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Front Neuroinform. 2015 Sep 9;9:22. doi: 10.3389/fninf.2015.00022. eCollection 2015.

A unified framework for spiking and gap-junction interactions in distributed neuronal network simulations.

Author information

1
Department of Mathematics and Science, Bergische Universität Wuppertal Wuppertal, Germany.
2
Institute of Neuroscience and Medicine (INM-6), Institute for Advanced Simulation (IAS-6), JARA BRAIN Institute I, Jülich Research Centre Jülich, Germany ; Programming Environment Research Team, RIKEN Advanced Institute for Computational Science Kobe, Japan.
3
Programming Environment Research Team, RIKEN Advanced Institute for Computational Science Kobe, Japan ; Simulation Laboratory Neuroscience, Bernstein Facility for Simulation and Database Technology, Institute for Advanced Simulation, Jülich Aachen Research Alliance, Jülich Research Centre Jülich, Germany.
4
Neural Computation Unit, Okinawa Institute of Science and Technology Okinawa, Japan ; Laboratory for Neural Circuit Theory, RIKEN Brain Science Institute Wako, Japan.
5
Institute of Neuroscience and Medicine (INM-6), Institute for Advanced Simulation (IAS-6), JARA BRAIN Institute I, Jülich Research Centre Jülich, Germany ; Department of Psychiatry, Psychotherapy and Psychosomatics, Medical Faculty, RWTH Aachen University Aachen, Germany ; Department of Physics, Faculty 1, RWTH Aachen University Aachen, Germany.

Abstract

Contemporary simulators for networks of point and few-compartment model neurons come with a plethora of ready-to-use neuron and synapse models and support complex network topologies. Recent technological advancements have broadened the spectrum of application further to the efficient simulation of brain-scale networks on supercomputers. In distributed network simulations the amount of spike data that accrues per millisecond and process is typically low, such that a common optimization strategy is to communicate spikes at relatively long intervals, where the upper limit is given by the shortest synaptic transmission delay in the network. This approach is well-suited for simulations that employ only chemical synapses but it has so far impeded the incorporation of gap-junction models, which require instantaneous neuronal interactions. Here, we present a numerical algorithm based on a waveform-relaxation technique which allows for network simulations with gap junctions in a way that is compatible with the delayed communication strategy. Using a reference implementation in the NEST simulator, we demonstrate that the algorithm and the required data structures can be smoothly integrated with existing code such that they complement the infrastructure for spiking connections. To show that the unified framework for gap-junction and spiking interactions achieves high performance and delivers high accuracy in the presence of gap junctions, we present benchmarks for workstations, clusters, and supercomputers. Finally, we discuss limitations of the novel technology.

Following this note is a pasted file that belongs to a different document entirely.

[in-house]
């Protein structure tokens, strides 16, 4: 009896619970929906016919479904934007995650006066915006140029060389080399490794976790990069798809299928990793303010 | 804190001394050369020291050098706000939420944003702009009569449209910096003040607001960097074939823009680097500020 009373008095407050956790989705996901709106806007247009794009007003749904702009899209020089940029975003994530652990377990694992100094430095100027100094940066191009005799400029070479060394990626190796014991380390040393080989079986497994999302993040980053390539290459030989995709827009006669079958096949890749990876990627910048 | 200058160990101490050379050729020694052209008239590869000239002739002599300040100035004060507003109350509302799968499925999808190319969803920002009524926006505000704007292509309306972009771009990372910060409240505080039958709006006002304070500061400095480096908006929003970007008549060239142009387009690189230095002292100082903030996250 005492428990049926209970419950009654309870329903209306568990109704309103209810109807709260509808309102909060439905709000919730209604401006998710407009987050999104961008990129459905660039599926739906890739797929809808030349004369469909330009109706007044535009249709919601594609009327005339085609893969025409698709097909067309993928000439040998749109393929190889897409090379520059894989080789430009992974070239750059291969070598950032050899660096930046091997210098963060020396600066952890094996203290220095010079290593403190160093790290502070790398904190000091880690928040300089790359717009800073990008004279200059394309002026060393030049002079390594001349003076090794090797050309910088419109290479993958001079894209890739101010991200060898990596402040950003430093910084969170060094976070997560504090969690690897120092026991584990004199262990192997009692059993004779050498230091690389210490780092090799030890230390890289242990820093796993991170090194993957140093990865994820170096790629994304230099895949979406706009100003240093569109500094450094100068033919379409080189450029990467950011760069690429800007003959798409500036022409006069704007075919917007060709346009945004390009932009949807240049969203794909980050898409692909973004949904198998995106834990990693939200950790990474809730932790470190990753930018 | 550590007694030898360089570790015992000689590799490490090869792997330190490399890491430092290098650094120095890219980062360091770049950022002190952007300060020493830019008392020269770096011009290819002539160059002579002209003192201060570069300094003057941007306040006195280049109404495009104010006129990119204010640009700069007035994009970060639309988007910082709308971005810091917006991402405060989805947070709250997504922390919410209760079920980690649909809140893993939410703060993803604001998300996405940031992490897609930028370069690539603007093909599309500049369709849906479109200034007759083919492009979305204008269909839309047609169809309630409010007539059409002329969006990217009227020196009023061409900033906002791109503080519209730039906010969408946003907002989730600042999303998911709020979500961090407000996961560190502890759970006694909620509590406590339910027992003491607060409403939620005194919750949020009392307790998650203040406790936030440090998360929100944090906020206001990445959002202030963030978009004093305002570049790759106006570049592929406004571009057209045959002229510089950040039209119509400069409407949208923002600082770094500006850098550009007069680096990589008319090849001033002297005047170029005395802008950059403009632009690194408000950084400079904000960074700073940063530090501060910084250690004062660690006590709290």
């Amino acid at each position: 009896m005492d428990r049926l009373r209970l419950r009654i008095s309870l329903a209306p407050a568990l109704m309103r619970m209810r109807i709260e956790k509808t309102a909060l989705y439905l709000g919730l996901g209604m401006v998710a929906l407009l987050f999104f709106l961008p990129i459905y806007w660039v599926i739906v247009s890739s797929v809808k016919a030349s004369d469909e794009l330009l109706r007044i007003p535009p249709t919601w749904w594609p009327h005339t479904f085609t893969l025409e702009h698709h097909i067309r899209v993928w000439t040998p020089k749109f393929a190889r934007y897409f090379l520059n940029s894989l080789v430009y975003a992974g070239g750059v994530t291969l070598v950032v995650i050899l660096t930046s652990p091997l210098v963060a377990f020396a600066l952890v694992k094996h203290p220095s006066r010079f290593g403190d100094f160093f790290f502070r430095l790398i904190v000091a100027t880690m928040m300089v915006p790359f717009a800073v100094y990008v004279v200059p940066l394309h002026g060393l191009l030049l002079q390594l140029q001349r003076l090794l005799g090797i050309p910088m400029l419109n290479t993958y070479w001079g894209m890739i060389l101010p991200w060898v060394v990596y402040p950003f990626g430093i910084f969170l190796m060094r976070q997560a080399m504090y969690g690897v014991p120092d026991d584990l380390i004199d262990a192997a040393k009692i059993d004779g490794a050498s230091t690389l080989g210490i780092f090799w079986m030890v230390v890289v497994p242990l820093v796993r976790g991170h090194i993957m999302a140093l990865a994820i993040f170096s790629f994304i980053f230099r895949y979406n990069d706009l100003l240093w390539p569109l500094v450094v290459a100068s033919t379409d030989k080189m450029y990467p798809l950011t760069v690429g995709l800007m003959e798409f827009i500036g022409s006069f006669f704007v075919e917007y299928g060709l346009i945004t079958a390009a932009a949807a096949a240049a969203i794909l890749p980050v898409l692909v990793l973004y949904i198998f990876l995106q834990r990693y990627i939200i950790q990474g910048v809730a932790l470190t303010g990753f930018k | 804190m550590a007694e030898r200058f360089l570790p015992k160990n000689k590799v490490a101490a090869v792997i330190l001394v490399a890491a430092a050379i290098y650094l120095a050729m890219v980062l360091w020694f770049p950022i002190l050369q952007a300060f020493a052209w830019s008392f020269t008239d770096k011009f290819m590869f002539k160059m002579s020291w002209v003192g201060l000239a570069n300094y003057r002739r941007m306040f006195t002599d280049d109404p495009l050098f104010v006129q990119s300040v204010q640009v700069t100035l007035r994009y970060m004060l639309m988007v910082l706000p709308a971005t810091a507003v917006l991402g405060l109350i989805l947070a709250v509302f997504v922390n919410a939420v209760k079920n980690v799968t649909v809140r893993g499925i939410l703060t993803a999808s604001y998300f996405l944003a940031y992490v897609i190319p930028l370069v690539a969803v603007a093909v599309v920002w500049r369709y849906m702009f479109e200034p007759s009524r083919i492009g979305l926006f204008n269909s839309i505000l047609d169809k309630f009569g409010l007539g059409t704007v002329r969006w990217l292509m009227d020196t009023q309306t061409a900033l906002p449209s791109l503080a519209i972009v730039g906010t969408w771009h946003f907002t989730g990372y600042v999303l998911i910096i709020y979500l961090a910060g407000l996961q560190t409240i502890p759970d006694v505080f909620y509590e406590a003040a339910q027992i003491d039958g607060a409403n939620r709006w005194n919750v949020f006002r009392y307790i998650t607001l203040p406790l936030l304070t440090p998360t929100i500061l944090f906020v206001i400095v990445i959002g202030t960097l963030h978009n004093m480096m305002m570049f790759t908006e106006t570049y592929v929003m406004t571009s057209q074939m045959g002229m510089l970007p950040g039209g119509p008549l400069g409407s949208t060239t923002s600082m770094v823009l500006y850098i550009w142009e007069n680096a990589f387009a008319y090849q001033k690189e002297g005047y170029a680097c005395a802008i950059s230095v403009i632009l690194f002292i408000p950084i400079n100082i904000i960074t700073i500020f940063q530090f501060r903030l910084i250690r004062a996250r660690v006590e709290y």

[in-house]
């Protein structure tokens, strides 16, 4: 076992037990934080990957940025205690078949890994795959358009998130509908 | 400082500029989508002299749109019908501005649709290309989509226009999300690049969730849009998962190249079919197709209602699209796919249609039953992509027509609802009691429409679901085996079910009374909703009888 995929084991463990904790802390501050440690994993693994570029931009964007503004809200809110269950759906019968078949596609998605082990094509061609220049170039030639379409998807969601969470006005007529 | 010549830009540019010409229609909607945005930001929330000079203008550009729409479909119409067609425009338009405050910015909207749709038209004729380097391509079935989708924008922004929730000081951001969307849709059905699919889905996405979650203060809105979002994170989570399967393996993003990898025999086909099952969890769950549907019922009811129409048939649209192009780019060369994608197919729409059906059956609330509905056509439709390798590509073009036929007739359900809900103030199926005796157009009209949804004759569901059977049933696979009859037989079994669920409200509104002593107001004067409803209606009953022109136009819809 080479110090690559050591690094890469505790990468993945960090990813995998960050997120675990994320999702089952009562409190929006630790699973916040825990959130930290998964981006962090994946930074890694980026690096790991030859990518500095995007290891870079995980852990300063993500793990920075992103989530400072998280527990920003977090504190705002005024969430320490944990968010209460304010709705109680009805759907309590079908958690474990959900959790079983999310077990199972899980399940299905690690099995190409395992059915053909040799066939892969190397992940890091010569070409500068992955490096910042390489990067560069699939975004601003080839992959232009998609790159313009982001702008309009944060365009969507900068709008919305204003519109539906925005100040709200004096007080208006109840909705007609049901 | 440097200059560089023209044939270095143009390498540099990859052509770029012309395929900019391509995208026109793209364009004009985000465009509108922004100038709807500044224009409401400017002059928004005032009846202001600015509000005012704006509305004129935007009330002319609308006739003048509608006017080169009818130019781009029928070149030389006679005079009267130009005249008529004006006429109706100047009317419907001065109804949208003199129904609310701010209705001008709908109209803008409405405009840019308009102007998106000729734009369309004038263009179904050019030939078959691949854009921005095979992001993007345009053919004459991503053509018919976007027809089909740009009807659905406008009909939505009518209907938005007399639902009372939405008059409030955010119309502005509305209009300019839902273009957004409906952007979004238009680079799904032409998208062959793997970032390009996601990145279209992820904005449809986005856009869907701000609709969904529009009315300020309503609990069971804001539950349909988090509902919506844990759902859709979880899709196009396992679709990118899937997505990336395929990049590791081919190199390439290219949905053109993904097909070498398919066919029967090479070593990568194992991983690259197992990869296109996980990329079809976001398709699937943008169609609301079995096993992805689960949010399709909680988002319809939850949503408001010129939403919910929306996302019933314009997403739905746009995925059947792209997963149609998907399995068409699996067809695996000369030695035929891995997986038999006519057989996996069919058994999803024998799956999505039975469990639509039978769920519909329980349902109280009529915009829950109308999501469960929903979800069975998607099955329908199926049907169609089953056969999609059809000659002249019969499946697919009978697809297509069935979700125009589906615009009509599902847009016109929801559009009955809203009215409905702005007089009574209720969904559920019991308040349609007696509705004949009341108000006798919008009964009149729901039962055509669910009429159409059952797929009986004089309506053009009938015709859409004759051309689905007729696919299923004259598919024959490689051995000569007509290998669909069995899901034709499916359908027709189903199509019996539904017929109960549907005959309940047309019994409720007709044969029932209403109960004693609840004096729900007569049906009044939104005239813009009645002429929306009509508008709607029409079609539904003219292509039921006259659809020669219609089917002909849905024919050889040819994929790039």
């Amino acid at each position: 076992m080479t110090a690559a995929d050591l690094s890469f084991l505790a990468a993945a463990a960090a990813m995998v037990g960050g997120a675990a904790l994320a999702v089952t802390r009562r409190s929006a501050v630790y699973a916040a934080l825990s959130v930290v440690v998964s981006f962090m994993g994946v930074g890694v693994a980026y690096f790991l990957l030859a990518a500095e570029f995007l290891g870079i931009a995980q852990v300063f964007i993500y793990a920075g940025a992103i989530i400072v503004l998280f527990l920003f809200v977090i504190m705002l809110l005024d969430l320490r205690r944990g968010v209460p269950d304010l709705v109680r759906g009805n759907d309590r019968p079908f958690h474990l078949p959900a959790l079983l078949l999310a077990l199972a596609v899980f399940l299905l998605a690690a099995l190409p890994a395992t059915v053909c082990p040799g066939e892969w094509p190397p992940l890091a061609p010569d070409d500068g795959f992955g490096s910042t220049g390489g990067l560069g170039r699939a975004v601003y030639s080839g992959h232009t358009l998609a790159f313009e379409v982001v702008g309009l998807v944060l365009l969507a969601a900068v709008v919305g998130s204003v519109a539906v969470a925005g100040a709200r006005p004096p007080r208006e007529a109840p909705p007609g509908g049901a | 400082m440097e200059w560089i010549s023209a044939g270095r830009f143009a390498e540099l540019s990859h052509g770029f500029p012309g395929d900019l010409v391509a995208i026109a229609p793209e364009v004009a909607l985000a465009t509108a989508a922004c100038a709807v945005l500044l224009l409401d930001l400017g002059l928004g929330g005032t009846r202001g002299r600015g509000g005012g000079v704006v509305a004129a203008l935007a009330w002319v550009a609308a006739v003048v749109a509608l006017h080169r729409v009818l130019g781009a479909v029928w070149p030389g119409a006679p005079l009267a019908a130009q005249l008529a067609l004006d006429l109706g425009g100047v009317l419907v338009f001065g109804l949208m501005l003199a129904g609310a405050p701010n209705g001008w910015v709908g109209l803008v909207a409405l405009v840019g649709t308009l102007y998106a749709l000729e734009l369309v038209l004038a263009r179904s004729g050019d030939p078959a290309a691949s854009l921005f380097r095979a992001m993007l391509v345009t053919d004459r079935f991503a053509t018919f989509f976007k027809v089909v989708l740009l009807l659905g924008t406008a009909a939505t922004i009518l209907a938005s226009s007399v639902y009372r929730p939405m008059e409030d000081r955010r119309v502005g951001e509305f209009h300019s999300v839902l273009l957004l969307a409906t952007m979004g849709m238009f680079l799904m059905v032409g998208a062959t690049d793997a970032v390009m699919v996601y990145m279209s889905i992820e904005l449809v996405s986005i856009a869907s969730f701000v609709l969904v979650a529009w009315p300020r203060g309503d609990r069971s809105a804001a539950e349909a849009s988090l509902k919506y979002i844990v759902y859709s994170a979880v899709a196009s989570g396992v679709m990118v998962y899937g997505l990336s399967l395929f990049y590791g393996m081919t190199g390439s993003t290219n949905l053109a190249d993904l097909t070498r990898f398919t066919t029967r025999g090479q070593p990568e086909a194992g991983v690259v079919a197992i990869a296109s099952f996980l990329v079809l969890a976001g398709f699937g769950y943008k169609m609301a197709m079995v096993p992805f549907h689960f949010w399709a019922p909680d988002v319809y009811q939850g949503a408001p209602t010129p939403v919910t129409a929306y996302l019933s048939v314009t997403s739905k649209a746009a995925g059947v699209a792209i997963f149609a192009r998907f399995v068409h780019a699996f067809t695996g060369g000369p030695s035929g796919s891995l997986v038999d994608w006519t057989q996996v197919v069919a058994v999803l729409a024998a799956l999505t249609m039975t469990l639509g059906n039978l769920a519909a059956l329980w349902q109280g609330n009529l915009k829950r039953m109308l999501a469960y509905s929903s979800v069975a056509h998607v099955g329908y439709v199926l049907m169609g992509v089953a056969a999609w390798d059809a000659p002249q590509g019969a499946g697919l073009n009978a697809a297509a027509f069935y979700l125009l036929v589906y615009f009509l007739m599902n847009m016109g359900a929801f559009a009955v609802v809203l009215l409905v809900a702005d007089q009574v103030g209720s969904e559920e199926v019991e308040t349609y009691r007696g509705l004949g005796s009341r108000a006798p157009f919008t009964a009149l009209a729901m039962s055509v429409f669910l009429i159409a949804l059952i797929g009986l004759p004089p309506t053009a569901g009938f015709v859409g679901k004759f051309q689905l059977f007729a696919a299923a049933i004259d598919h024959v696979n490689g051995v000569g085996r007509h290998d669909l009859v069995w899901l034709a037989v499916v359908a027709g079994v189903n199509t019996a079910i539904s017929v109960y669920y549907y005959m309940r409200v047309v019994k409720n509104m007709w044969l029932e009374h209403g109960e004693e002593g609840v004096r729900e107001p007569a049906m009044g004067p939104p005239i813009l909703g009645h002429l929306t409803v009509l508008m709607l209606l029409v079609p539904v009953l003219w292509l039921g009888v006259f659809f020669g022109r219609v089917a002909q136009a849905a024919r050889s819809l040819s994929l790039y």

KEYWORDS:

gap junctions; large-scale simulation; parallel computing; spiking neuronal network; supercomputer; waveform relaxation

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